It’s come to my attention that a barracuda in the Florida Keys seriously injured a kayaker last October. She was paddling along some shallows when a cuda began launching itself once, twice, and on the third time struck her.
This was a serious wound, no doubt, one you can see in numerous reports if you wish by simply Googling “woman survives barracuda.” And any angler who’s released barracuda can appreciate just how serious the dentures of these things can be.
What struck me from all this was far less painful than what struck this kayaker, but it nags at me.
I’m talking about the emphasis in a CBS News report (and other reports) on the word “attacked,” as in she was “attacked by a barracuda.” Such sensationalist verbiage might work well for exploiting the emotion that humans tend to feel when some lesser critter wreaks bodily harm upon us. But it does a disservice to any animal involved if the viewing public accepts the implications of a word like that.
After all, to “attack” is defined (by dictionary.com) as “to set upon in a forceful, violent, hostile or aggressive way” or “to start an offensive.”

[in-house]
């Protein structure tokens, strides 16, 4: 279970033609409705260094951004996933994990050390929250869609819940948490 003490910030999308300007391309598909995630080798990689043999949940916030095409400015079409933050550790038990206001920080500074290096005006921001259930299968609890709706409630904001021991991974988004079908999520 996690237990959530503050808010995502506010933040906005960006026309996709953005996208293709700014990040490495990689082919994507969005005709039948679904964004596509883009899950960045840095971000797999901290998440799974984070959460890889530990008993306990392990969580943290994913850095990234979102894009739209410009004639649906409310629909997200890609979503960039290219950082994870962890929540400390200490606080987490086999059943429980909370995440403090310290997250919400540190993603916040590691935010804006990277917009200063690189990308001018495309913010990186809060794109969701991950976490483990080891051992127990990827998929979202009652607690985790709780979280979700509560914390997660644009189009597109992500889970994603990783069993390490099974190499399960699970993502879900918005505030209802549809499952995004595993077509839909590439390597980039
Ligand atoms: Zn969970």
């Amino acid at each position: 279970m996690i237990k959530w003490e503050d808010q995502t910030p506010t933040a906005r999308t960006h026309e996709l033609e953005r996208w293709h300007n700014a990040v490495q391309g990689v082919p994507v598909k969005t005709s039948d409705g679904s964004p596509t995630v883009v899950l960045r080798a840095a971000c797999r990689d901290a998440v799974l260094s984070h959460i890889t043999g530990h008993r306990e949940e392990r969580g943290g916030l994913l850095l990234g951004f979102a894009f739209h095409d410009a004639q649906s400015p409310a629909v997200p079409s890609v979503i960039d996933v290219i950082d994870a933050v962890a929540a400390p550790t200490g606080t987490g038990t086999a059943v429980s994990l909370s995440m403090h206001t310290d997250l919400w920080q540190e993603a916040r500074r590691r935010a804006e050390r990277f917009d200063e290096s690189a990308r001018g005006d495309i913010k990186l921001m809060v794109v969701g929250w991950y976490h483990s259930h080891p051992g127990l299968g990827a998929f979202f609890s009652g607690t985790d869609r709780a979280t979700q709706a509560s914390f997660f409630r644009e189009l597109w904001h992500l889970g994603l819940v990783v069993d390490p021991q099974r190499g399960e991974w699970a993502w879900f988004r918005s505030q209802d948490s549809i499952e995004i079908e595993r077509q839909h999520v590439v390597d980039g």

That makes barracuda sound pretty malevolent. I can accept malevolent as a concept applied to Homo sapiens, not to mention the rabbit in Monty Python and the Holy Grail. But I don’t believe this ‘cuda or any out there is swimming about looking for humans to jump on.
Indeed, the very “attack” as described should offer evidence to any angler who knows fish behavior, as many do, that this predator was chasing down some prey. That is what motivates barracuda to hurl themselves from the water repeatedly; I’ve seen them do it chasing baitfish – and my surface plugs. This most unfortunate kayaker just happened to be in the exactly the wrong place at the wrong moment, getting in the way of a big fish with big teeth in a very determined rush to grab some dinner.
In fact, lacerations by jumping barracuda are hardly unknown.
I love to kayak fish. Yes, such a thing could happen to me. I won’t stop kayaking, nor will I start wearing a Kevlar vest. I’ll take comfort in knowing that while something like this could happen, the odds are infinitesimally minute. Granted, if I believed barracuda like this one were waiting to attack me, I’d probably not go near the water. I just hope news reports like these don’t put such fears into a wider public.
My friend and Sport Fishing Fish Facts expert Ray Waldner agrees with this premise. Ray is an expert’s expert on things ichthyological. He’s also got a sharp sense of humor and suggests, along these lines, checking out comic Tim Bedor’s shtick: “The Animal Conspiracy — An Inconvenient Horror.” Google it and see.